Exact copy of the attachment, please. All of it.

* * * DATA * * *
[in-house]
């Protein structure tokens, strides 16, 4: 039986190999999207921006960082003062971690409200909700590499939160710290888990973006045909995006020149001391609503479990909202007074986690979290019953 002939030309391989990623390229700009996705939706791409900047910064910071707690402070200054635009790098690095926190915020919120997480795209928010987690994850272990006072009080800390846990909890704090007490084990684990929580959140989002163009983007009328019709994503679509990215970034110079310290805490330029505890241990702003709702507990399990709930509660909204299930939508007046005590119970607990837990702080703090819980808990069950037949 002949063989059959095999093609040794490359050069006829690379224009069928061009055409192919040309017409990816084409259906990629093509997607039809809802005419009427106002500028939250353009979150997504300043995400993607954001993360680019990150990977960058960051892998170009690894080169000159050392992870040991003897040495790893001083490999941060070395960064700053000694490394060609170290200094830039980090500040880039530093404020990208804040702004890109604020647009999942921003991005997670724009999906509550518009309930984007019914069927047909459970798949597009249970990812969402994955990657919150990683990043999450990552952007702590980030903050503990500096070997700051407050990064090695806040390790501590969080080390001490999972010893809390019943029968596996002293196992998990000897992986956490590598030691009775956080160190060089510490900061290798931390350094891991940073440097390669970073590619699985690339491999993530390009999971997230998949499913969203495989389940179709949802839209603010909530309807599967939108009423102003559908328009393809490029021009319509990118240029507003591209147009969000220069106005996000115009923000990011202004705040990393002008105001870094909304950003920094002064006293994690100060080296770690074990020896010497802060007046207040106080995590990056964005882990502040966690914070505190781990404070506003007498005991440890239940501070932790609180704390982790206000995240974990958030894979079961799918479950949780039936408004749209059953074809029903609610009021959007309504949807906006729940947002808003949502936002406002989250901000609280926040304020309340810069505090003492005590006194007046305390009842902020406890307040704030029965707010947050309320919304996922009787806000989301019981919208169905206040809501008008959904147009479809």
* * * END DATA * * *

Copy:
[in-house]
């Protein structure tokens, strides 16, 4: 039986190999999207921006960082003062971690409200909700590499939160710290888990973006045909995006020149001391609503479990909202007074986690979290019953 002939030309391989990623390229700009996705939706791409900047910064910071707690402070200054635009790098690095926190915020919120997480795209928010987690994850272990006072009080800390846990909890704090007490084990684990929580959140989002163009983007009328019709994503679509990215970034110079310290805490330029505890241990702003709702507990399990709930509660909204299930939508007046005590119970607990837990702080703090819980808990069950037949 002949063989059959095999093609040794490359050069006829690379224009069928061009055409192919040309017409990816084409259906990629093509997607039809809802005419009427106002500028939250353009979150997504300043995400993607954001993360680019990150990977960058960051892998170009690894080169000159050392992870040991003897040495790893001083490999941060070395960064700053000694490394060609170290200094830039980090500040880039530093404020990208804040702004890109604020647009999942921003991005997670724009999906509550518009309930984007019914069927047909459970798949597009249970990812969402994955990657919150990683990043999450990552952007702590980030903050503990500096070997700051407050990064090695806040390790501590969080080390001490999972010893809390019943029968596996002293196992998990000897992986956490590598030691009775956080160190060089510490900061290798931390350094891991940073440097390669970073590619699985690339491999993530390009999971997230998949499913969203495989389940179709949802839209603010909530309807599967939108009423102003559908328009393809490029021009319509990118240029507003591209147009969000220069106005996000115009923000990011202004705040990393002008105001870094909304950003920094002064006293994690100060080296770690074990020896010497802060007046207040106080995590990056964005882990502040966690914070505190781990404070506003007498005991440890239940501070932790609180704390982790206000995240974990958030894979079961799918479950949780039936408004749209059953074809029903609610009021959007309504949807906006729940947002808003949502936002406002989250901000609280926040304020309340810069505090003492005590006194007046305390009842902020406890307040704030029965707010947050309320919304996922009787806000989301019981919208169905206040809501008008959904147009479809």